One of the paintings in this show, From the Cells to the Stars, was created in response to a friend's death and Carl Sagan's idea that humans are made of "star stuff". I blogged about it here and it was featured on Brainpickings. This show will be the first time the painting is exhibited in public.

I also feature paintings of bacteria and viruses (those are viruses above). Although we normally consider these to be invaders, viruses and bacteria are a huge part of our bodies playing vital functions in everything from digestion to cognition.

Another piece, Portrait of a Human, is a series of 16 panels, each with a specific cell type, from retinal cells to bone marrow to neurons. This is a brand-new piece created specifically for this exhibit.

Kendall Nordin is a multi-disciplinary artist. For the past decade her practice has focused on visual art, performance, and music. Her visual work has been exhibited in the US, Australia, and Estonia and is included in the viewing program of The Drawing Center, NYC. In the past year, exhibition venues for her work include the Container Space Gallery, Low Lives Festival, the DC Convention Center, Pulse Art Fair in Miami, Porch Projects, Gallaudet University, and the (e)merge Art Fair.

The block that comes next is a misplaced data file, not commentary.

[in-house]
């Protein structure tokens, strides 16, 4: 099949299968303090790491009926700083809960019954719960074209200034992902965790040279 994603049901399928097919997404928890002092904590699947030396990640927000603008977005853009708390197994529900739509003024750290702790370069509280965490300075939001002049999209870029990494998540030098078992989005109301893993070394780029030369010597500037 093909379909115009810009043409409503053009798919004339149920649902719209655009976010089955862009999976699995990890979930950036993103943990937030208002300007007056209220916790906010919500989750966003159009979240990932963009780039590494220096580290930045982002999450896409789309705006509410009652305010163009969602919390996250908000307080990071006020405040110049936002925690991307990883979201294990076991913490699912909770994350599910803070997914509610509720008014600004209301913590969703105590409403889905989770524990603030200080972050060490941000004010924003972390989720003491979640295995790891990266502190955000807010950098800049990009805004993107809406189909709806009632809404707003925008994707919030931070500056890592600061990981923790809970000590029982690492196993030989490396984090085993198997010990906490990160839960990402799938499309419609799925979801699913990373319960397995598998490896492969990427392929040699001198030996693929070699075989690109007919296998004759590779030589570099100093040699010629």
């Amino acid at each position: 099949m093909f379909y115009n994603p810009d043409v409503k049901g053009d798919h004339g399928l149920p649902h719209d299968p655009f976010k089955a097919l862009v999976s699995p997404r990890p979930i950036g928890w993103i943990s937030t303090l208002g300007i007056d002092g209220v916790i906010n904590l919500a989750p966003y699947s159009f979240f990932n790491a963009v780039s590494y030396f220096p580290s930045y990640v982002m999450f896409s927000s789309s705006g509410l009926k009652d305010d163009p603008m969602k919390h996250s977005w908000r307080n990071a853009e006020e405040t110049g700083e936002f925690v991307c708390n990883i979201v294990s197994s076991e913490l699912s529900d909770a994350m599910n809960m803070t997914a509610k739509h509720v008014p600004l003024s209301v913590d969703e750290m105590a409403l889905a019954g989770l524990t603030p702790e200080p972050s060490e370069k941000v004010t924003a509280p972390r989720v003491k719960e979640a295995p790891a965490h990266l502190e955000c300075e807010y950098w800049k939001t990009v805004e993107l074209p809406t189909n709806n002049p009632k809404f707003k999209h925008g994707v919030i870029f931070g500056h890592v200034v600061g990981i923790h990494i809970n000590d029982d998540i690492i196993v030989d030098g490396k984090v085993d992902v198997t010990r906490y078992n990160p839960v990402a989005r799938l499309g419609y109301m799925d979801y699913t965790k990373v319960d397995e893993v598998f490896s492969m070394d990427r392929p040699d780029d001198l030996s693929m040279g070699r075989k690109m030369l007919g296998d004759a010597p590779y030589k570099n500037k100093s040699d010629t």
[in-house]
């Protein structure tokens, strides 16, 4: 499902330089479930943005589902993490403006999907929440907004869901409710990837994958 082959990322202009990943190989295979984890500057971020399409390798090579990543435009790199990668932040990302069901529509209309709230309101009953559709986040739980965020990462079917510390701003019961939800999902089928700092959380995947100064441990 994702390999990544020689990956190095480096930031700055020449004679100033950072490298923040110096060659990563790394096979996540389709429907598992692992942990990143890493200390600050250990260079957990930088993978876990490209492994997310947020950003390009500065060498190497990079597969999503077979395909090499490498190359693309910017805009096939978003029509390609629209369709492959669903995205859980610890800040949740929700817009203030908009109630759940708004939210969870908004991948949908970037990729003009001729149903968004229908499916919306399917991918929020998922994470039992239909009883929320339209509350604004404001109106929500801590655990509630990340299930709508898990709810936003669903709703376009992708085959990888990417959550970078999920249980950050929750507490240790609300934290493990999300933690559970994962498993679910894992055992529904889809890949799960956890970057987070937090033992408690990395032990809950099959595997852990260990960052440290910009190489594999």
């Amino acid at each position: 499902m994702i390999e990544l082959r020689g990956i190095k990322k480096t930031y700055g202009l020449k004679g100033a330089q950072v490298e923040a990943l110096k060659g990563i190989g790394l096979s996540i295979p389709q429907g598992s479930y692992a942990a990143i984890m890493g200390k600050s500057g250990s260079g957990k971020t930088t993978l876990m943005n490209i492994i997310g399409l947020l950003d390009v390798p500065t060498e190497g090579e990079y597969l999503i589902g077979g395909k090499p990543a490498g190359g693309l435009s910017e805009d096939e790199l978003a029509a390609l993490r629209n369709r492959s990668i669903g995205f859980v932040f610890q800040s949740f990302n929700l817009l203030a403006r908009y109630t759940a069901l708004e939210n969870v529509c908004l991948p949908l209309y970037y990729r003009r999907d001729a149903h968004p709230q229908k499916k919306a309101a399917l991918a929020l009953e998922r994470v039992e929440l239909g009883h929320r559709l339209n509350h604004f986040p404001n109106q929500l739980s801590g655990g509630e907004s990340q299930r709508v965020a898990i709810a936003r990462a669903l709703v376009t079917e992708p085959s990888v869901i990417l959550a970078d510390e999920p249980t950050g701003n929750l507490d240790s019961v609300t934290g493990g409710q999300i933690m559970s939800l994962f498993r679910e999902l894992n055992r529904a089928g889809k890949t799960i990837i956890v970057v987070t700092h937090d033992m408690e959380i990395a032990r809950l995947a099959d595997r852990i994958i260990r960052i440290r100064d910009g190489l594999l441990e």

Nordin's video piece, Artists Throwing Rocks (see it here: was selected for the (e)merge Art Fair in 2011. Her work for this exhibit consists of a site-specific installation on the theme of the cell.

More of my work can be found here and Kendall Nordin's here

Tuesday, January 10, 2012

Cell Art Show at Montgomery College

I'm in this two-artist show with Kendall Nordin at the Cafritz Arts Center at Montgomery College from January 12-March 9, 2012. Reception is on February 9 from 6-8 pm - please come!

Our Small Rooms

Michele Banks and Kendall Nordin

Two D.C. artists, Michele Banks and Kendall Nordin, focus on the delicacy and complexity of autonomic cellular processes: Banks through jewel-toned watercolors, and Nordin via a site-specific mixed-media installation.

January 12–March 9, 2012

Opening Reception: Thursday, February 9, 6–8 p.m.

Open Gallery

Cafritz Arts Center, Montgomery College

Hours: Monday–Friday, 8 a.m.–4 p.m.; Saturday, 10 a.m.–4 p.m.

Location: The Open Gallery is on the ground floor of The

Morris and Gwendolyn Cafritz Foundation Arts Center located

at 930 King Street on the west side of the Takoma Park/Silver

Spring Campus. Parking is available in the West Garage, located

immediately behind the center. For maps and directions, visit

For more information: Call 240-567-5821 or visit